David stared at the two notices in his hands. The first, he had carried home from work; it was his notice of termination. His wife Sally had also received one only a few days prior. The other had been waiting for him in the mail when he came home. It was a notice from the bank informing him that their house was being foreclosed upon. This family’s story was not unique. In their housing development alone several dozen people had been laid off and others had received foreclosure notices.
That scenario, of course, took place in 2008. Unemployment in the US stood at over 10% and many people lived with the worry that their job would be the next one eliminated or their mortgage company would begin the process foreclosure process on their home. It was the Great Recession.
The economy was tumbling downward. One big broker after another was merging with a bank to avoid bankruptcy. Lehman Brothers filed for bankruptcy. Their structured products had dropped to ten cents on the dollar. It was a tough time.
Listening to the pundits and gurus on Wall Street today, it would seem we are in a similar situation today as we were then. Oh, it is not about job losses and home foreclosures or financial panics. But today’s concerns are that the strongly growing firms’ “present value of future earnings” will be reduced by the rising interest rates. Wage rates and commodity prices are increasing, and that will push down the real value of the dollar. Inflation as measured by the Consumer Price Index (CPI) reached the highest one month level seen in fifty years. The Russian invasion of Ukraine is the largest European conflict since World War II. Oh, and the yield curve has inverted.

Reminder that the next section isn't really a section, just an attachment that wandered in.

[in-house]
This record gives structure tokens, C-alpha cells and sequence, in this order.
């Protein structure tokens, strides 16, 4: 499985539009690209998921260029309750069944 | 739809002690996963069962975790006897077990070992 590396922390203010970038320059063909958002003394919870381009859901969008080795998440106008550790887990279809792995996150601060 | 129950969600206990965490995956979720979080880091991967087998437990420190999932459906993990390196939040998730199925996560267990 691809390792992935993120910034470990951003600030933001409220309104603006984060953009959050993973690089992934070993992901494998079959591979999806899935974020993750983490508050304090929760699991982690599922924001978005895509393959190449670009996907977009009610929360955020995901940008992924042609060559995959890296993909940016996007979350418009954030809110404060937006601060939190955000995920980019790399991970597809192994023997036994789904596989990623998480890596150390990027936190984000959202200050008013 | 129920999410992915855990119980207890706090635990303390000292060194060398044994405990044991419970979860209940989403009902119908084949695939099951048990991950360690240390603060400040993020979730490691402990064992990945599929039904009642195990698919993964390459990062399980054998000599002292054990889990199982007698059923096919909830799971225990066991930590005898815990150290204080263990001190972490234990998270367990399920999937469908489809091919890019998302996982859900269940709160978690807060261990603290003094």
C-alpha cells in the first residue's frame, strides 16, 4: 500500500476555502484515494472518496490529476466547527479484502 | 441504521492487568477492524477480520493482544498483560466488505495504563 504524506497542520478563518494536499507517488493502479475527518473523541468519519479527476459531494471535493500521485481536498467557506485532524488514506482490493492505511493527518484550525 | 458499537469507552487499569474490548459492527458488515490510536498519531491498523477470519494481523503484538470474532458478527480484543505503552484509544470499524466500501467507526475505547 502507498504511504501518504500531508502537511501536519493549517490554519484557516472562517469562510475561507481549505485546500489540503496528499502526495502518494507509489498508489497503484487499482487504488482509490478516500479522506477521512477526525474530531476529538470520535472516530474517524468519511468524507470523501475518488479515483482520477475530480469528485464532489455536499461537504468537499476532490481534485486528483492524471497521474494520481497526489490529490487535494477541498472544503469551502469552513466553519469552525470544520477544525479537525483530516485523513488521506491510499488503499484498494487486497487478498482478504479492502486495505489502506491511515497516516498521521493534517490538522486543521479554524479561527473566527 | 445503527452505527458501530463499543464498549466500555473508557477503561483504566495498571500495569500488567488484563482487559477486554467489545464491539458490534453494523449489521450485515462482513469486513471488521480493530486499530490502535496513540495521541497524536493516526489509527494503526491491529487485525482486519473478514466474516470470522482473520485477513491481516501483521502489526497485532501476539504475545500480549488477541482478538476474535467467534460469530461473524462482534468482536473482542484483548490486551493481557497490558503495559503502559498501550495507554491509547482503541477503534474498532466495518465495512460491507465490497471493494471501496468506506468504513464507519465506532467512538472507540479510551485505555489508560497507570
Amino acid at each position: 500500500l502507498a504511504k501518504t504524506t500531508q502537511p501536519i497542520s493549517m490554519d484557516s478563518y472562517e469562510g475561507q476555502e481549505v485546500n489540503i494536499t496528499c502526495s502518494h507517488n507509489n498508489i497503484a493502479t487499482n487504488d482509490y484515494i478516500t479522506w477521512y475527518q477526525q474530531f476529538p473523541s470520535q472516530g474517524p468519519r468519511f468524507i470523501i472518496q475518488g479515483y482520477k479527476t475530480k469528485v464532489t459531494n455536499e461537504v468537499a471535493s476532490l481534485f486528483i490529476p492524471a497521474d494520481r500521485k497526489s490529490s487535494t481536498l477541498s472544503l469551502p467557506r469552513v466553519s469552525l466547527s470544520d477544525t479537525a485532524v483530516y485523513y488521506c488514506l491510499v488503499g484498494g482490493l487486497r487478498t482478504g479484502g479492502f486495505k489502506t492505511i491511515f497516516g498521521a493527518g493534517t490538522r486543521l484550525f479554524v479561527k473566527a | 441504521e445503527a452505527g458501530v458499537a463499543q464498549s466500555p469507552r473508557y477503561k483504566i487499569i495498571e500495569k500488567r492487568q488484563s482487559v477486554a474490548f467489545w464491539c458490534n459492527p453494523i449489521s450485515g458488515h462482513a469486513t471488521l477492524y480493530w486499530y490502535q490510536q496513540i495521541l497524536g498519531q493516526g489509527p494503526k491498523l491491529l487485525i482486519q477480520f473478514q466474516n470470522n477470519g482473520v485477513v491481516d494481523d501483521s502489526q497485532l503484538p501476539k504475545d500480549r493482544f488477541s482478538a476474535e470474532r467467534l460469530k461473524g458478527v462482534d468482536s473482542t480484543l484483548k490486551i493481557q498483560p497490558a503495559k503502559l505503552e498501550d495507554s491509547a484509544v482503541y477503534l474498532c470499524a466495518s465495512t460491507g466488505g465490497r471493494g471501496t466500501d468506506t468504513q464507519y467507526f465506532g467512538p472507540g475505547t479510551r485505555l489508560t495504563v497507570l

That is the “glass-half-empty” view of the economy. But are things really that bad? Some talking heads see this economy charging to a recession.
I think not. I’m a mathematician, so let’s consider some numbers.